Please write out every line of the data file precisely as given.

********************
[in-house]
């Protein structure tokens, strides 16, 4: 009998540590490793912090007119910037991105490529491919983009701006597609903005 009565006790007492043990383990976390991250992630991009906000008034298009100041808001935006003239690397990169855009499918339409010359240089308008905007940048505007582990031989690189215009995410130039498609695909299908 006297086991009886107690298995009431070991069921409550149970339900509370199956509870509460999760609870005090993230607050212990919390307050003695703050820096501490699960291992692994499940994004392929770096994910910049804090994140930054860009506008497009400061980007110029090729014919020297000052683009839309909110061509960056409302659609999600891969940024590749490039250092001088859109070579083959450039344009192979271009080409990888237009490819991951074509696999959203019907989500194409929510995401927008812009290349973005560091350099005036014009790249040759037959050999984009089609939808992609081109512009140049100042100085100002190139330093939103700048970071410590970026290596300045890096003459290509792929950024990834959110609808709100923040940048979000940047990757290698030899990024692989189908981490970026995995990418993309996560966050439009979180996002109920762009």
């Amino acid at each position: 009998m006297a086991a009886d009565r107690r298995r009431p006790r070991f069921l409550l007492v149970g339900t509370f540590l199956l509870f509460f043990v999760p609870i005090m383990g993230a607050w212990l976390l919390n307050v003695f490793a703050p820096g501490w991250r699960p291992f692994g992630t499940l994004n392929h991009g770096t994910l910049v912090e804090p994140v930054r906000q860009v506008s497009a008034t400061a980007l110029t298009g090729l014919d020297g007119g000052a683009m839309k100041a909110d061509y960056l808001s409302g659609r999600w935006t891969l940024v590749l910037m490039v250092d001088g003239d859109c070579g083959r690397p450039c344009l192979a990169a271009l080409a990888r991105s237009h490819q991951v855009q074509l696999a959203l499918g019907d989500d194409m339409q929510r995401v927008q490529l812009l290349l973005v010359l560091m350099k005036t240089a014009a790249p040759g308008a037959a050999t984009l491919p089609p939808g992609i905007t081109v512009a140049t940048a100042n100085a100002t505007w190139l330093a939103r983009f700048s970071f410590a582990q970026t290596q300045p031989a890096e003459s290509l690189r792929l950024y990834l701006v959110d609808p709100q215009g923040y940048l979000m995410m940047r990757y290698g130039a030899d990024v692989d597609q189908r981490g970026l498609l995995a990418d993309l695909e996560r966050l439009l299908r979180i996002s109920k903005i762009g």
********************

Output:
[in-house]
């Protein structure tokens, strides 16, 4: 009998540590490793912090007119910037991105490529491919983009701006597609903005 009565006790007492043990383990976390991250992630991009906000008034298009100041808001935006003239690397990169855009499918339409010359240089308008905007940048505007582990031989690189215009995410130039498609695909299908 006297086991009886107690298995009431070991069921409550149970339900509370199956509870509460999760609870005090993230607050212990919390307050003695703050820096501490699960291992692994499940994004392929770096994910910049804090994140930054860009506008497009400061980007110029090729014919020297000052683009839309909110061509960056409302659609999600891969940024590749490039250092001088859109070579083959450039344009192979271009080409990888237009490819991951074509696999959203019907989500194409929510995401927008812009290349973005560091350099005036014009790249040759037959050999984009089609939808992609081109512009140049100042100085100002190139330093939103700048970071410590970026290596300045890096003459290509792929950024990834959110609808709100923040940048979000940047990757290698030899990024692989189908981490970026995995990418993309996560966050439009979180996002109920762009």
């Amino acid at each position: 009998m006297a086991a009886d009565r107690r298995r009431p006790r070991f069921l409550l007492v149970g339900t509370f540590l199956l509870f509460f043990v999760p609870i005090m383990g993230a607050w212990l976390l919390n307050v003695f490793a703050p820096g501490w991250r699960p291992f692994g992630t499940l994004n392929h991009g770096t994910l910049v912090e804090p994140v930054r906000q860009v506008s497009a008034t400061a980007l110029t298009g090729l014919d020297g007119g000052a683009m839309k100041a909110d061509y960056l808001s409302g659609r999600w935006t891969l940024v590749l910037m490039v250092d001088g003239d859109c070579g083959r690397p450039c344009l192979a990169a271009l080409a990888r991105s237009h490819q991951v855009q074509l696999a959203l499918g019907d989500d194409m339409q929510r995401v927008q490529l812009l290349l973005v010359l560091m350099k005036t240089a014009a790249p040759g308008a037959a050999t984009l491919p089609p939808g992609i905007t081109v512009a140049t940048a100042n100085a100002t505007w190139l330093a939103r983009f700048s970071f410590a582990q970026t290596q300045p031989a890096e003459s290509l690189r792929l950024y990834l701006v959110d609808p709100q215009g923040y940048l979000m995410m940047r990757y290698g130039a030899d990024v692989d597609q189908r981490g970026l498609l995995a990418d993309l695909e996560r966050l439009l299908r979180i996002s109920k903005i762009g």